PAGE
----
The Crux of Reformation Day

So yesterday at my church (FPC Haines City) I greeted everyone with a “Happy Reformation Day!” To wit – few had a clue what I was talking about. Now, I wasn’t trying to be pretentious, or anti-Halloween… my son dressed up (as a lion), we carved a pumpkin, gave out candy and had a good time as a family – it’s just that sometimes in an effort to be ultra-relavant Christians and the Church can minimize the importance of our heritage. If you are Protestant, Reformation Day is a significant day in the life of the Church, because it is the day Martin Luther stood on the steps of Wittenburg Church and placed his 95 Theses: Or Disputation of Martin Luther on the Power and Efficacy of Indulgences there thus questioning the Scriptural validity of “indulgences” or the selling of forgiveness. In that one act – whether he knew it or was prepared for it – Luther defied the Catholic order and the papacy itself. A pretty big deal for 1517. This is typically seen as the beginning of the Protestant Reformation, though it would years before any denomination would actually form.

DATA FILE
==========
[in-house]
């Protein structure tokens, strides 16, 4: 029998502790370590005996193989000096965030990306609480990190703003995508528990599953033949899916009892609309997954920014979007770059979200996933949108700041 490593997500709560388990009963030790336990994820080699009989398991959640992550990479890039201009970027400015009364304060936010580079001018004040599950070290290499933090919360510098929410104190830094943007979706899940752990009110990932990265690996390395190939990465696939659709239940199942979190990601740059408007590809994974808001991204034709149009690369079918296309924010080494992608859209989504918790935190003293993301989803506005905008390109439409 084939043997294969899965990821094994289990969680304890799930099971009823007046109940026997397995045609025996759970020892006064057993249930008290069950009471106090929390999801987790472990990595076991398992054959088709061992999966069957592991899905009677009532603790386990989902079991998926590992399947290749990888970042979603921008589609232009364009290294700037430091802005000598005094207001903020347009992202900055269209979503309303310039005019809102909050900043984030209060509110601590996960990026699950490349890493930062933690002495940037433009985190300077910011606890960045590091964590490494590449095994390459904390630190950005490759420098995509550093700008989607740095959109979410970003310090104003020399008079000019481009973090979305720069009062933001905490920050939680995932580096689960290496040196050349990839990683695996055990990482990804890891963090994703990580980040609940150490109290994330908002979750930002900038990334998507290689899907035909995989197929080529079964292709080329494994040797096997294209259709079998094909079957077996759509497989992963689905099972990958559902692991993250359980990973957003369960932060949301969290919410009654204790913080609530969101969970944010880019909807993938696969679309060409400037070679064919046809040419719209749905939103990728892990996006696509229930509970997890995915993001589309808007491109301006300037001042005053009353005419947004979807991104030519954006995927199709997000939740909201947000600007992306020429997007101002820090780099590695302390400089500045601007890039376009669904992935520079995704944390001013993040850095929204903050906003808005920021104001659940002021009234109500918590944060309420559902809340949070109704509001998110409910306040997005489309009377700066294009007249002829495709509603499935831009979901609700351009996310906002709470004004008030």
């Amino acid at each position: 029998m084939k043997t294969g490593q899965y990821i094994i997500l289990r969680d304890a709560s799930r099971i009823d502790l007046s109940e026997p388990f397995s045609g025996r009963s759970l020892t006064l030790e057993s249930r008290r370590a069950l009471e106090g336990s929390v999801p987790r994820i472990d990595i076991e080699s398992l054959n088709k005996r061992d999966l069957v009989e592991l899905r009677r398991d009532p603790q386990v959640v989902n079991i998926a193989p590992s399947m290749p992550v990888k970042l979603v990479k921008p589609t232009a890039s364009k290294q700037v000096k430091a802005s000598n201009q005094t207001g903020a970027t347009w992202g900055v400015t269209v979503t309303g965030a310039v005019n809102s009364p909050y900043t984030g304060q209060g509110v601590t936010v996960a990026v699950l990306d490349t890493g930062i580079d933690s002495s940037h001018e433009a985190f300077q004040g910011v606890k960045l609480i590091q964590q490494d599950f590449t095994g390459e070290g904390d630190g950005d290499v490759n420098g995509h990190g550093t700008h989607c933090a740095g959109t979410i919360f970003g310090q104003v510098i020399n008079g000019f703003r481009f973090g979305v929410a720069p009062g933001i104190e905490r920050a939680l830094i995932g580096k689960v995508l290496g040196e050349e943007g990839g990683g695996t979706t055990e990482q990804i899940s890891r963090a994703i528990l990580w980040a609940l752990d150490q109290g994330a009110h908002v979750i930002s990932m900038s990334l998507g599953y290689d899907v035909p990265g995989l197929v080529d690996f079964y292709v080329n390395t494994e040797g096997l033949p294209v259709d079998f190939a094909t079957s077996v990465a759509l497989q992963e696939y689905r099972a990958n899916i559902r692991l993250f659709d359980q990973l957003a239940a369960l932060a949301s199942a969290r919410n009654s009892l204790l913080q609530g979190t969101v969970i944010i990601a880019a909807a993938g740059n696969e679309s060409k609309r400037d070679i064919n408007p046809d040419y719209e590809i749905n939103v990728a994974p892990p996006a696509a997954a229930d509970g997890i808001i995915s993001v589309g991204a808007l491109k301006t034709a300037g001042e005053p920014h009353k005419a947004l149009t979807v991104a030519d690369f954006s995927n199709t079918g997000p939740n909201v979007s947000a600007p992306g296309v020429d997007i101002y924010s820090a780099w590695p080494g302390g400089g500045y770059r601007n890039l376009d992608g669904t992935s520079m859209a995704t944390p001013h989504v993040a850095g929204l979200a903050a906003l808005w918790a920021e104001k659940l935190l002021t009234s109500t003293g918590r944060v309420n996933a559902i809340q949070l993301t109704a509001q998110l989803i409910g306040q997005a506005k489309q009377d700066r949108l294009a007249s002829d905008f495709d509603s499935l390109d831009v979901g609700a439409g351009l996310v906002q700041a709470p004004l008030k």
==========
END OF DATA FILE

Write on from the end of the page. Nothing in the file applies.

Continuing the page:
Most of Luther’s 95 Theses are direct answers to things related to the buying and selling of indulgences specifically or the papacy and Catholic Church generally, but it’s the first of the 95 that I want to point out.

1. When our Lord and Master Jesus Christ said, “Repent” (Mt 4:17), he willed the entire life of believers to be one of repentance.

The attitude of a Christian should always be one of repentance or constantly turning away from that which is not God -also known as sin – to that which is God. Now, it’s not a matter of feeling guilty or worthless all the time. Quite the contrary, Christ died to set us free (Galatians 5:1ff), but he did so not to do whatever we want, but whatever he wants (Romans 6:1-2)… The great thing is that the more we live a life of repentance the more what God wants becomes what we want… and then the reformation can begin in us.

You can read the complete 95 Theses here.

More on Reformation Day from Wikipedia here.

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